Recently a study published by Glasser (Nature, 20/07/2016) showed additional complexity of the human cerebral cortex. Neuroscientists have subdivided each brain’s hemisphere’s mountain and valley into 180 separate parcels. The research has confirmed the existence of 83 previously known brain areas and has identified 97 new ones.
According to Dr. Rex Jung, a neuropsychologist at the University of New Mexico, “while the focus of this work was on creating a beautiful, reliable, average brain template, it really opens up the possibility to further explore the unique intersection of individual talents with intellectual and creative abilities – the things that make us uniquely human”.
Great! Finally it is recognized that each of us is different from the others. Every one of us is unique! This scientific recognition should, therefore, have a tremendous impact on management, and especially on human resource management. If every one of us is unique, it implies that everyone should have a tailored and special relationship with the company.
Talent management is the goal-oriented and integrated process of planning, recruiting, developing, managing, and compensating employees. Now, let’s make the sum: being each of us unique equals to an unique talent management, especially in terms of development, management, and compensation.
Unique person = unique talent management
The other side of the coin is that no-tailored talent management could create disengagement. The Institute for Corporate Productivity defines engaged employees “as those who are mentally and emotionally invested in their work and in contributing to an employer’s success”. Not surprisingly, studies suggest that less than one-third of the workforce is engaged. Therefore, in today’s challenging environment, no employer can afford to have its employees physically present but checked out mentally.
We need, then, to start admitting that every employee is different to the other, and start assuming that individuals will not accomplish more and or than others only based on equal-intelligence. In short, we need to develop a sort of “differentiated talent management”. To have it, the first step is plotting on an axis – on one side – theInnate Talent – and on the other side the Effort (based on the assumption of Friederich Nietzsche – the German philosopher – that success could be either the result of innate talent or effort). Next step is to put on the other axis the Contribution – positive and negative. Then, we obtain four quadrants:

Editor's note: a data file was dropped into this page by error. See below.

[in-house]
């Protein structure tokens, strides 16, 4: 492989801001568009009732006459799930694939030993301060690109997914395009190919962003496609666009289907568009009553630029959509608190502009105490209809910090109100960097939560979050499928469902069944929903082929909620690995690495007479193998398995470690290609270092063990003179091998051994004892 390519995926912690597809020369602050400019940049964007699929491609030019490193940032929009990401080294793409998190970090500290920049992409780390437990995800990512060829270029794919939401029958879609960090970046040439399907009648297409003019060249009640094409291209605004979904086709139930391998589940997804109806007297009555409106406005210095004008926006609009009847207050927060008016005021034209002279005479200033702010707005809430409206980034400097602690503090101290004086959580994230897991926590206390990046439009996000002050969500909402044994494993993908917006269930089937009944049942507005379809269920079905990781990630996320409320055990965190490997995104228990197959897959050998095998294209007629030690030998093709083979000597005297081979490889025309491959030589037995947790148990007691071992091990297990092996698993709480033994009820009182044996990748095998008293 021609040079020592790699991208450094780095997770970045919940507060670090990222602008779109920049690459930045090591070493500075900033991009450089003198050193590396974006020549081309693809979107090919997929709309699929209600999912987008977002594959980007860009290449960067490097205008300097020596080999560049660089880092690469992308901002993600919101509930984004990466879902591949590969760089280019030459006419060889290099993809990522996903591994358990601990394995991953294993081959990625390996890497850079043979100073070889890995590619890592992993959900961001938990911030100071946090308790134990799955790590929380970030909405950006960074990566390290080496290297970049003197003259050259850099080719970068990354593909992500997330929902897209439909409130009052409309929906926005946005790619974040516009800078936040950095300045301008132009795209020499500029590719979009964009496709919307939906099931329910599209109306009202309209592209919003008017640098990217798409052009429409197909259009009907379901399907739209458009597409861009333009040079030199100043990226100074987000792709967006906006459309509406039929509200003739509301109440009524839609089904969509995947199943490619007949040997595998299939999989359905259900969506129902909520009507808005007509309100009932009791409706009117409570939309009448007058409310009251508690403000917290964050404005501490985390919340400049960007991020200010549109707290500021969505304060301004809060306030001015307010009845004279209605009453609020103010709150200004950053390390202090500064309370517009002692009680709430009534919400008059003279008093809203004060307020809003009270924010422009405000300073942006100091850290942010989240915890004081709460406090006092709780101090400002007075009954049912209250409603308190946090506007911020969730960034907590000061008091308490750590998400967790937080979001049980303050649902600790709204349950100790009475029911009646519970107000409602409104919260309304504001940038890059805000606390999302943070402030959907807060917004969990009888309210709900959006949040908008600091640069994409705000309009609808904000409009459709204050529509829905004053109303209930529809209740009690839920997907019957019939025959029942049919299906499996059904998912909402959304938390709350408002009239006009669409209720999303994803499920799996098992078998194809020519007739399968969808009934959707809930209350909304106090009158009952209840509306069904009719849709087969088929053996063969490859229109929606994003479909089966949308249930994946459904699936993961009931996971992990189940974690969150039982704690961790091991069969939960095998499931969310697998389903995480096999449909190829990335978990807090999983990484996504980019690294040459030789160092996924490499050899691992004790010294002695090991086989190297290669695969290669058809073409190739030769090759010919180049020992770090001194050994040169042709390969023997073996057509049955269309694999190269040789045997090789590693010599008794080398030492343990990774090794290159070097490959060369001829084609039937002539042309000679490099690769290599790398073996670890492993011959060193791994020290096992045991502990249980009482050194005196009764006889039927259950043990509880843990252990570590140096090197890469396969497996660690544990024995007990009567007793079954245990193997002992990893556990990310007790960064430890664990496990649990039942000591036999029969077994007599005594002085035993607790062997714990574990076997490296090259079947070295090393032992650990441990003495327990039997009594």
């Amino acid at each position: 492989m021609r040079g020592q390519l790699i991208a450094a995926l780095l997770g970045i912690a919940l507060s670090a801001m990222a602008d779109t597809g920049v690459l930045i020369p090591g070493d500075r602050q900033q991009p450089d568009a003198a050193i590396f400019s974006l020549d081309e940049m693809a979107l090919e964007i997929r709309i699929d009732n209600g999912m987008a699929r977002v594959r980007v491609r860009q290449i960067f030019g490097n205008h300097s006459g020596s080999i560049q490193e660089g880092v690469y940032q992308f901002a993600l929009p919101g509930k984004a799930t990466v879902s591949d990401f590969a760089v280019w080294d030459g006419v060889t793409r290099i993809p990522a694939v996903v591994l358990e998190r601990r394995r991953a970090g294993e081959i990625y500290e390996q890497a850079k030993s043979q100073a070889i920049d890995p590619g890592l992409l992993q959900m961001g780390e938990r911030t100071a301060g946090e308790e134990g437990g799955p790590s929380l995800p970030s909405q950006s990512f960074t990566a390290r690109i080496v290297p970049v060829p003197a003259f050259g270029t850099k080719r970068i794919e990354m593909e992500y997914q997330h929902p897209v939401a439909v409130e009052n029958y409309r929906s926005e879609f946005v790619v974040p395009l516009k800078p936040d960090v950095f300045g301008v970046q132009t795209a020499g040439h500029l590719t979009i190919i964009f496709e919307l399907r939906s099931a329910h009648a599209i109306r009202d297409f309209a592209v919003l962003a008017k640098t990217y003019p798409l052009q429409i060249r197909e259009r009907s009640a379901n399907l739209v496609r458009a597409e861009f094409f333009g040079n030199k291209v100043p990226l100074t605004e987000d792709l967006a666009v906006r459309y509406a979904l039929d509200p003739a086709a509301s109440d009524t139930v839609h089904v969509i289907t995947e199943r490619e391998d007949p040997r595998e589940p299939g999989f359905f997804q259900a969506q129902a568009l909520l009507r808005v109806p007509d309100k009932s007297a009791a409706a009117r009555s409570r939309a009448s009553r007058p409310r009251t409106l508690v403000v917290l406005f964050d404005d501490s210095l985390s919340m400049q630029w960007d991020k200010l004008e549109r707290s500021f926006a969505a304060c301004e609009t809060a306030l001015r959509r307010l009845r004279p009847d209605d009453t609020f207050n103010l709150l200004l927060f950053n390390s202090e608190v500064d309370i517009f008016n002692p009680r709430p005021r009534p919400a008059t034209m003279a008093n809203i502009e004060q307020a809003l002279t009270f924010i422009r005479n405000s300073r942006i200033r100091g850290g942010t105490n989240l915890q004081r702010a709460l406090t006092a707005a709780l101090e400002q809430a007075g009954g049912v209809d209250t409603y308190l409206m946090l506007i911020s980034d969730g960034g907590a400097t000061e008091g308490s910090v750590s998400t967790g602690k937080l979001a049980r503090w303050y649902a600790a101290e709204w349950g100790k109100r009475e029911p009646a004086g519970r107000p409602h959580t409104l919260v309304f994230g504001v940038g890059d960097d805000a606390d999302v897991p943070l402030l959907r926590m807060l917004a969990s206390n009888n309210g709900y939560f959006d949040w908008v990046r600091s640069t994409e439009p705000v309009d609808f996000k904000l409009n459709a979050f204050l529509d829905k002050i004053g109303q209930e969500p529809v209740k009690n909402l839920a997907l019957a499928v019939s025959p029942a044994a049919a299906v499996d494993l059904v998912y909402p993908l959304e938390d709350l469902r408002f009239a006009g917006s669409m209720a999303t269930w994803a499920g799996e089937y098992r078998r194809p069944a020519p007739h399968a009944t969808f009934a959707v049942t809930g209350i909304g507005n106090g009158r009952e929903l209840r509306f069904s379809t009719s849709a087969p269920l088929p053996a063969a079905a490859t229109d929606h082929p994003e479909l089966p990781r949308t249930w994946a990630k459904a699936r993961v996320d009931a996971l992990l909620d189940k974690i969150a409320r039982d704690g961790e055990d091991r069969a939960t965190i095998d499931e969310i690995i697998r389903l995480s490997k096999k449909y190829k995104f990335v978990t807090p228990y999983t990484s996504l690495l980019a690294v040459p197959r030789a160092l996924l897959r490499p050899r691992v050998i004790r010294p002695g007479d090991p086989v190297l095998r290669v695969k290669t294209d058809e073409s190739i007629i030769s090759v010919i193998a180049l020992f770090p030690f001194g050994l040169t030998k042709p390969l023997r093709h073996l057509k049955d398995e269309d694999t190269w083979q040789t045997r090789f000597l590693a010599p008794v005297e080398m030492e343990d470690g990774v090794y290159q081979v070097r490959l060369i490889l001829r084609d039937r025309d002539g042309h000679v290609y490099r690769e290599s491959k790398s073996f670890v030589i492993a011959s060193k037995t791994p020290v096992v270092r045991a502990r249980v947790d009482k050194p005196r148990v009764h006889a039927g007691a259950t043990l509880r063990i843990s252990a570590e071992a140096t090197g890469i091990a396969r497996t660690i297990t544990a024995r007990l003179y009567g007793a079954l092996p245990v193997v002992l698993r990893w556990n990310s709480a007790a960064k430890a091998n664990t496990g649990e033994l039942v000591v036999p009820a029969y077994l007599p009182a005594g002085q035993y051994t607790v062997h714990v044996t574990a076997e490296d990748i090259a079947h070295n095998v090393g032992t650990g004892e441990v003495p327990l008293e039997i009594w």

Figure 1: the four categories of talent (copyright Dr. Salvatore Moccia)
Now, once we have introduced the possibility of other talent areas, the next step is to start thinking in terms of tailored talent management programs, especially in terms of motivation, the force that energizes, directs, and sustains human behavior.
When dealing with “penguins”, it is quite easy to develop a differentiated talent management program. They are natural genius, and always motivated by the common good. They do not act for recognitions and medals. They act just because they like it! How to motivate them? Leave them space enough to act, and don’t create obstacles.
When dealing with “runners”, and I would assume that the majority of employees will fall in this category, it is more complicated. The “runners” can assume different forms, like “Forrest Gump” form, or “Nadal” form, or “Sponge-Bob” form. It means that we need to tailor a specific motivational program aimed at keeping always high the effort of our runners. Every runner will be motivated in a different way, because each of them is different, even if in the same category. Sponge-Bob is just motivated by cooking the best burger, while Nadal could be motivated with the winning of another slam. However, the most important thing is to keep always the spirit high. If the effort is lost, they will fall in the “disengaged worker” category, and they will abandon the quadrant. A specific motivational program could be designed taking into account the specific definition of success and contribution, and it should also be aimed at eliminating the barriers that have created the disconnection. This worker is like that phone that has lost the connectivity, but it can regain it, if we do just a little.
When dealing with “coyotes”, we have to try to convince them to focus their effort towards a common goal. They have to clearly understand that if the “road runner” survives it’s better for both. If the “road runner” dies, the coyote will just disappear. This worker could still be reconnected to the company. It is not exactly disengaged, but engaged only for his own goal. Still recoverable!
When dealing with “witches”, there is no other option than leaving them alone. It means, they have to abandon the group otherwise their toxicity will affect the others. As we said before, this is the no-fly-zone. We cannot ignore that these workers are genius, but we mustn’t leave them the space to destroy our company.
Management models are the heart of success. Innovative new human resource management models should emerge and replace traditional all-in-one HRM models. The challenge for companies is to connect workers and create long-lasting success.
We would, therefore, suggest the following model:
Unique person = unique talent management = great success
We have a tough task ahead, but we should be determined to get it. What are the keys? Knowing your employees, creativity, flexibility, listening, listening, and listening.
Post Scriptum: the post is based on my last book (only in Spanish) “El buscador de talentos”, EUNSA. I am looking for companies to start this new journey towards the recognition of different talents, and looking for someone that wants to sponsor/publish my book in English.